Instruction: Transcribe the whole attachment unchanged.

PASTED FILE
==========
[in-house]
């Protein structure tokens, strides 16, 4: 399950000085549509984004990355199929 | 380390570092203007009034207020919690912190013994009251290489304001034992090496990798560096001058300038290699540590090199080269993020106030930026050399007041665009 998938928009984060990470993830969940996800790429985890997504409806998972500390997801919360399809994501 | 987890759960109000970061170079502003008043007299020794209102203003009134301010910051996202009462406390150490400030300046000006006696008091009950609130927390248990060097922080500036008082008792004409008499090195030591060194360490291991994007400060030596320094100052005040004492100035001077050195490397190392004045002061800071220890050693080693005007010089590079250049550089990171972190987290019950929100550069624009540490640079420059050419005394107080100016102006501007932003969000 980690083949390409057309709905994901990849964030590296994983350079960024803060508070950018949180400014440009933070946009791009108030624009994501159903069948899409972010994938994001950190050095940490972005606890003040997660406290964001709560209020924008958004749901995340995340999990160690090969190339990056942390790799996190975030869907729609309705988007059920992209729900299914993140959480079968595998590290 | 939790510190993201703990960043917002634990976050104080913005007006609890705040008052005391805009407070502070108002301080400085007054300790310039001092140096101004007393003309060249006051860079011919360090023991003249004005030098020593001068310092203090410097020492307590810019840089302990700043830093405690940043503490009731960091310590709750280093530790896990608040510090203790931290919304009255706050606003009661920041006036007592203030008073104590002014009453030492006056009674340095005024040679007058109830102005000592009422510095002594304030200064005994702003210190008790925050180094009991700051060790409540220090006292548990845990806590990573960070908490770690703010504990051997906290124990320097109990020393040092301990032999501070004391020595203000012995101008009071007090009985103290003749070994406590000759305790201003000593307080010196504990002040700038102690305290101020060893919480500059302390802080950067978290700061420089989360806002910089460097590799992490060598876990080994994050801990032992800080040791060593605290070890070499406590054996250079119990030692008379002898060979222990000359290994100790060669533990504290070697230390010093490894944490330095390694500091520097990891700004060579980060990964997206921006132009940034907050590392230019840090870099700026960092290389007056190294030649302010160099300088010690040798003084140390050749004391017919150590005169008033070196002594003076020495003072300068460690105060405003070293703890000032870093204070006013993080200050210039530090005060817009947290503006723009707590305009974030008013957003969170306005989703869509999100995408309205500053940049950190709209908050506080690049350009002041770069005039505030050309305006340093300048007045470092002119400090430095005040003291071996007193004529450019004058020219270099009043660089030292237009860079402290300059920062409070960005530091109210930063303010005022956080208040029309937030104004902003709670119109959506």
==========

[in-house]
């Protein structure tokens, strides 16, 4: 399950000085549509984004990355199929 | 380390570092203007009034207020919690912190013994009251290489304001034992090496990798560096001058300038290699540590090199080269993020106030930026050399007041665009 998938928009984060990470993830969940996800790429985890997504409806998972500390997801919360399809994501 | 987890759960109000970061170079502003008043007299020794209102203003009134301010910051996202009462406390150490400030300046000006006696008091009950609130927390248990060097922080500036008082008792004409008499090195030591060194360490291991994007400060030596320094100052005040004492100035001077050195490397190392004045002061800071220890050693080693005007010089590079250049550089990171972190987290019950929100550069624009540490640079420059050419005394107080100016102006501007932003969000 980690083949390409057309709905994901990849964030590296994983350079960024803060508070950018949180400014440009933070946009791009108030624009994501159903069948899409972010994938994001950190050095940490972005606890003040997660406290964001709560209020924008958004749901995340995340999990160690090969190339990056942390790799996190975030869907729609309705988007059920992209729900299914993140959480079968595998590290 | 939790510190993201703990960043917002634990976050104080913005007006609890705040008052005391805009407070502070108002301080400085007054300790310039001092140096101004007393003309060249006051860079011919360090023991003249004005030098020593001068310092203090410097020492307590810019840089302990700043830093405690940043503490009731960091310590709750280093530790896990608040510090203790931290919304009255706050606003009661920041006036007592203030008073104590002014009453030492006056009674340095005024040679007058109830102005000592009422510095002594304030200064005994702003210190008790925050180094009991700051060790409540220090006292548990845990806590990573960070908490770690703010504990051997906290124990320097109990020393040092301990032999501070004391020595203000012995101008009071007090009985103290003749070994406590000759305790201003000593307080010196504990002040700038102690305290101020060893919480500059302390802080950067978290700061420089989360806002910089460097590799992490060598876990080994994050801990032992800080040791060593605290070890070499406590054996250079119990030692008379002898060979222990000359290994100790060669533990504290070697230390010093490894944490330095390694500091520097990891700004060579980060990964997206921006132009940034907050590392230019840090870099700026960092290389007056190294030649302010160099300088010690040798003084140390050749004391017919150590005169008033070196002594003076020495003072300068460690105060405003070293703890000032870093204070006013993080200050210039530090005060817009947290503006723009707590305009974030008013957003969170306005989703869509999100995408309205500053940049950190709209908050506080690049350009002041770069005039505030050309305006340093300048007045470092002119400090430095005040003291071996007193004529450019004058020219270099009043660089030292237009860079402290300059920062409070960005530091109210930063303010005022956080208040029309937030104004902003709670119109959506």